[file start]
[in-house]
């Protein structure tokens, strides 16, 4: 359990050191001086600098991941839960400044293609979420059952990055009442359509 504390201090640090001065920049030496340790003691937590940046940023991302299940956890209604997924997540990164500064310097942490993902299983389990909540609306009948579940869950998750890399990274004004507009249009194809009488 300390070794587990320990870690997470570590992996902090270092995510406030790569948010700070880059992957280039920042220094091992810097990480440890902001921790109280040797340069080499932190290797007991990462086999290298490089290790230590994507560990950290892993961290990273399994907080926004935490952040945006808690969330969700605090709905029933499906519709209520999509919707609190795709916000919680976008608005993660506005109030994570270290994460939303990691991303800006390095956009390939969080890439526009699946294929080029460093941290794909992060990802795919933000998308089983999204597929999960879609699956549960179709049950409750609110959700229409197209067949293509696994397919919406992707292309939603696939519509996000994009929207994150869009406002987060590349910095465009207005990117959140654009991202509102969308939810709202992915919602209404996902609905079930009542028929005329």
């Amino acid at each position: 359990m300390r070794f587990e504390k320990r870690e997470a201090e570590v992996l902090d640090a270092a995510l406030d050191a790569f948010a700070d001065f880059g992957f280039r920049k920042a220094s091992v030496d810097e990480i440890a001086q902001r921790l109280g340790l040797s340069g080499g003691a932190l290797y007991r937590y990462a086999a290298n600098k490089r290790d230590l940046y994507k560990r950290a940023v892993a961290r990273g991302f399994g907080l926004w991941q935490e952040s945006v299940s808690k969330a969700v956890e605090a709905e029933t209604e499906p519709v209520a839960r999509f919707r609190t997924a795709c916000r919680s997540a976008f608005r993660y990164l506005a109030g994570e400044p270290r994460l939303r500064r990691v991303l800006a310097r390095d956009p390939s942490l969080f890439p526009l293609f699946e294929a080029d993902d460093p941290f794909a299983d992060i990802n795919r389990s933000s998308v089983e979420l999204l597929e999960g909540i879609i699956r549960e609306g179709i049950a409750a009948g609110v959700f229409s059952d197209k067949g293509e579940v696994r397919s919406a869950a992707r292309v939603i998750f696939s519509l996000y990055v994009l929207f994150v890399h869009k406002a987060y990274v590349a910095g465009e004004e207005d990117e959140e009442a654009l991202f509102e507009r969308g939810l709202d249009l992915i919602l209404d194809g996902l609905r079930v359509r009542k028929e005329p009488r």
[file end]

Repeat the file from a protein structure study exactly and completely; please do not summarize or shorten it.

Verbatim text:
[in-house]
């Protein structure tokens, strides 16, 4: 359990050191001086600098991941839960400044293609979420059952990055009442359509 504390201090640090001065920049030496340790003691937590940046940023991302299940956890209604997924997540990164500064310097942490993902299983389990909540609306009948579940869950998750890399990274004004507009249009194809009488 300390070794587990320990870690997470570590992996902090270092995510406030790569948010700070880059992957280039920042220094091992810097990480440890902001921790109280040797340069080499932190290797007991990462086999290298490089290790230590994507560990950290892993961290990273399994907080926004935490952040945006808690969330969700605090709905029933499906519709209520999509919707609190795709916000919680976008608005993660506005109030994570270290994460939303990691991303800006390095956009390939969080890439526009699946294929080029460093941290794909992060990802795919933000998308089983999204597929999960879609699956549960179709049950409750609110959700229409197209067949293509696994397919919406992707292309939603696939519509996000994009929207994150869009406002987060590349910095465009207005990117959140654009991202509102969308939810709202992915919602209404996902609905079930009542028929005329």
């Amino acid at each position: 359990m300390r070794f587990e504390k320990r870690e997470a201090e570590v992996l902090d640090a270092a995510l406030d050191a790569f948010a700070d001065f880059g992957f280039r920049k920042a220094s091992v030496d810097e990480i440890a001086q902001r921790l109280g340790l040797s340069g080499g003691a932190l290797y007991r937590y990462a086999a290298n600098k490089r290790d230590l940046y994507k560990r950290a940023v892993a961290r990273g991302f399994g907080l926004w991941q935490e952040s945006v299940s808690k969330a969700v956890e605090a709905e029933t209604e499906p519709v209520a839960r999509f919707r609190t997924a795709c916000r919680s997540a976008f608005r993660y990164l506005a109030g994570e400044p270290r994460l939303r500064r990691v991303l800006a310097r390095d956009p390939s942490l969080f890439p526009l293609f699946e294929a080029d993902d460093p941290f794909a299983d992060i990802n795919r389990s933000s998308v089983e979420l999204l597929e999960g909540i879609i699956r549960e609306g179709i049950a409750a009948g609110v959700f229409s059952d197209k067949g293509e579940v696994r397919s919406a869950a992707r292309v939603i998750f696939s519509l996000y990055v994009l929207f994150v890399h869009k406002a987060y990274v590349a910095g465009e004004e207005d990117e959140e009442a654009l991202f509102e507009r969308g939810l709202d249009l992915i919602l209404d194809g996902l609905r079930v359509r009542k028929e005329p009488r």